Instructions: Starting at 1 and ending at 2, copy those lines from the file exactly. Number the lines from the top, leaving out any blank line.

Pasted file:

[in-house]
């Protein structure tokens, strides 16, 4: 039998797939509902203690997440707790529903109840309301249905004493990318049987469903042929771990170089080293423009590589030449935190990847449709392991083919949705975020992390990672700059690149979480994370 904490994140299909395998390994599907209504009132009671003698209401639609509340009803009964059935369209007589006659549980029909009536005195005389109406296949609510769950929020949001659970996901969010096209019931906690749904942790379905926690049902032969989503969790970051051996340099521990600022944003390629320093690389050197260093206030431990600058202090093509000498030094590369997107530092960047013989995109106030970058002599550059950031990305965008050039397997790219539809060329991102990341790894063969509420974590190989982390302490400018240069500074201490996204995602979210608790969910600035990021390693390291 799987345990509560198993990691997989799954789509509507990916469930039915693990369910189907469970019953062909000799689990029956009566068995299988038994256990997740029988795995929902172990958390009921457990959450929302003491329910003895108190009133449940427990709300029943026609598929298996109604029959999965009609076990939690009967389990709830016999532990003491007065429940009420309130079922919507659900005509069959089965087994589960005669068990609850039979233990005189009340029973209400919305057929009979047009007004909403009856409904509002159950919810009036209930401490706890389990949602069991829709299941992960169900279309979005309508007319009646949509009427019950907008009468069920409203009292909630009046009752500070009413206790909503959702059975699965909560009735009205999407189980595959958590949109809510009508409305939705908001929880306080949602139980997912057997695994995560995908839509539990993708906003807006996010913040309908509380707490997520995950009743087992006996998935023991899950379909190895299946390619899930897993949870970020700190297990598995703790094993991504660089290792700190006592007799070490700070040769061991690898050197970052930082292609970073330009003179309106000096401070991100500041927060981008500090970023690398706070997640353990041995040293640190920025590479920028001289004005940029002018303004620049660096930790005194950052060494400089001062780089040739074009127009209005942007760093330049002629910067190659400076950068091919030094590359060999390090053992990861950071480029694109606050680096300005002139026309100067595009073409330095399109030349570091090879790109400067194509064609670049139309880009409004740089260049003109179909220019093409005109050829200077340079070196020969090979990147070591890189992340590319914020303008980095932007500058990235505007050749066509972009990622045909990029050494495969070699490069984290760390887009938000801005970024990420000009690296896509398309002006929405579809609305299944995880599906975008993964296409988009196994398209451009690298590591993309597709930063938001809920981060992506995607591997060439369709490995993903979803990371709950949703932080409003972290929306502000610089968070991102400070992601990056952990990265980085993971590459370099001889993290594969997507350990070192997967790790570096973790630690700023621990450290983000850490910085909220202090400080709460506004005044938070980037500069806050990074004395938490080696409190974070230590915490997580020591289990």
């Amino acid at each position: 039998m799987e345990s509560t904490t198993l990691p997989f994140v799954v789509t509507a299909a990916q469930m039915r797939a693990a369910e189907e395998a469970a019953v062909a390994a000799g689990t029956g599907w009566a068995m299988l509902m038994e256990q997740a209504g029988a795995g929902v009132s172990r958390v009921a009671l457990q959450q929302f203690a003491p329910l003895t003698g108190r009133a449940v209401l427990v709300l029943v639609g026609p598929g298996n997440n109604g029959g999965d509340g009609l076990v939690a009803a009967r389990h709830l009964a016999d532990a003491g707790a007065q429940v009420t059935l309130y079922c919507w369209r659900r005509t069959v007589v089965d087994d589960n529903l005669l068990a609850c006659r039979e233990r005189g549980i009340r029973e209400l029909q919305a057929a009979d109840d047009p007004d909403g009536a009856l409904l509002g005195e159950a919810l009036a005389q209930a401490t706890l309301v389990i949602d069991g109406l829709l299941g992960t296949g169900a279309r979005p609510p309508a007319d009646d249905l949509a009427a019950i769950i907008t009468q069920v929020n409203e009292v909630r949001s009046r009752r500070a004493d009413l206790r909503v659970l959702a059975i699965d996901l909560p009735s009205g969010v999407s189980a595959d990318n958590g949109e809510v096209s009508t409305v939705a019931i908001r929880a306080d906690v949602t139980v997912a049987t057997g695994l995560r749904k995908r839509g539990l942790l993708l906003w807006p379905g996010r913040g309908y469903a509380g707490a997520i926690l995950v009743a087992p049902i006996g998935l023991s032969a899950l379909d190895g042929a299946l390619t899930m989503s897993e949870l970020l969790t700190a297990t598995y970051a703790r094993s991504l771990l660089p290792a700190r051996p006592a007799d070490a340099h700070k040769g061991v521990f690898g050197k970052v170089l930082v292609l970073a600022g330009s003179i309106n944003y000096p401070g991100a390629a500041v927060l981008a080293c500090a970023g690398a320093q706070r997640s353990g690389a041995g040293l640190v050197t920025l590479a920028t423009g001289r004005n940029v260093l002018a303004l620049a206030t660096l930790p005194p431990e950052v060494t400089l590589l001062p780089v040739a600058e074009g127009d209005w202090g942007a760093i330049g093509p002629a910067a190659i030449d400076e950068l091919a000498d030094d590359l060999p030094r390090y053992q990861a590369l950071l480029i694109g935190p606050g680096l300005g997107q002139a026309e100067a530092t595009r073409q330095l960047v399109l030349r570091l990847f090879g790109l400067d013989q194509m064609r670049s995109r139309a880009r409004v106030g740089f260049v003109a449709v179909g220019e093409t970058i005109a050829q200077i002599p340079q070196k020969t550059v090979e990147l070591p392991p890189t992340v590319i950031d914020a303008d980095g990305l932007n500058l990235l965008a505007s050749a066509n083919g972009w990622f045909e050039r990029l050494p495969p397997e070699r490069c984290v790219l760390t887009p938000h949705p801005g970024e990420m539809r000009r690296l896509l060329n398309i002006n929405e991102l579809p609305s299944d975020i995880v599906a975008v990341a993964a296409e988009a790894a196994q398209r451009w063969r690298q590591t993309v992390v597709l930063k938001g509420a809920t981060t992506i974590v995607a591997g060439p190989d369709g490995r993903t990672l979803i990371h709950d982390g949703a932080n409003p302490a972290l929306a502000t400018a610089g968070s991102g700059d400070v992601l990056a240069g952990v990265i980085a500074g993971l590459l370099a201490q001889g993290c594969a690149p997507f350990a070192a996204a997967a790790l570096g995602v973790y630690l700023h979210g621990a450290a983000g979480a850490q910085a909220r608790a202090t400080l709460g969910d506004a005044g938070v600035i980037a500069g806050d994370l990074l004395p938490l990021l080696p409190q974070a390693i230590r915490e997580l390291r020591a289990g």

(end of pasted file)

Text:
[in-house]
């Protein structure tokens, strides 16, 4: 039998797939509902203690997440707790529903109840309301249905004493990318049987469903042929771990170089080293423009590589030449935190990847449709392991083919949705975020992390990672700059690149979480994370 904490994140299909395998390994599907209504009132009671003698209401639609509340009803009964059935369209007589006659549980029909009536005195005389109406296949609510769950929020949001659970996901969010096209019931906690749904942790379905926690049902032969989503969790970051051996340099521990600022944003390629320093690389050197260093206030431990600058202090093509000498030094590369997107530092960047013989995109106030970058002599550059950031990305965008050039397997790219539809060329991102990341790894063969509420974590190989982390302490400018240069500074201490996204995602979210608790969910600035990021390693390291 799987345990509560198993990691997989799954789509509507990916469930039915693990369910189907469970019953062909000799689990029956009566068995299988038994256990997740029988795995929902172990958390009921457990959450929302003491329910003895108190009133449940427990709300029943026609598929298996109604029959999965009609076990939690009967389990709830016999532990003491007065429940009420309130079922919507659900005509069959089965087994589960005669068990609850039979233990005189009340029973209400919305057929009979047009007004909403009856409904509002159950919810009036209930401490706890389990949602069991829709299941992960169900279309979005309508007319009646949509009427019950907008009468069920409203009292909630009046009752500070009413206790909503959702059975699965909560009735009205999407189980595959958590949109809510009508409305939705908001929880306080949602139980997912057997695994995560995908839509539990993708906003807006996010913040309908509380707490997520995950009743087992006996998935023991899950379909190895299946390619899930897993949870970020700190297990598995703790094993991504660089290792700190006592007799070490700070040769061991690898050197970052930082292609970073330009003179309106000096401070991100500041927060981008500090970023690398706070997640353990041995040293640190920025590479920028001289004005940029002018303004620049660096930790005194950052060494400089001062780089040739074009127009209005942007760093330049002629910067190659400076950068091919030094590359060999390090053992990861950071480029694109606050680096300005002139026309100067595009073409330095399109030349570091090879790109400067194509064609670049139309880009409004740089260049003109179909220019093409005109050829200077340079070196020969090979990147070591890189992340590319914020303008980095932007500058990235505007050749066509972009990622045909990029050494495969070699490069984290760390887009938000801005970024990420000009690296896509398309002006929405579809609305299944995880599906975008993964296409988009196994398209451009690298590591993309597709930063938001809920981060992506995607591997060439369709490995993903979803990371709950949703932080409003972290929306502000610089968070991102400070992601990056952990990265980085993971590459370099001889993290594969997507350990070192997967790790570096973790630690700023621990450290983000850490910085909220202090400080709460506004005044938070980037500069806050990074004395938490080696409190974070230590915490997580020591289990």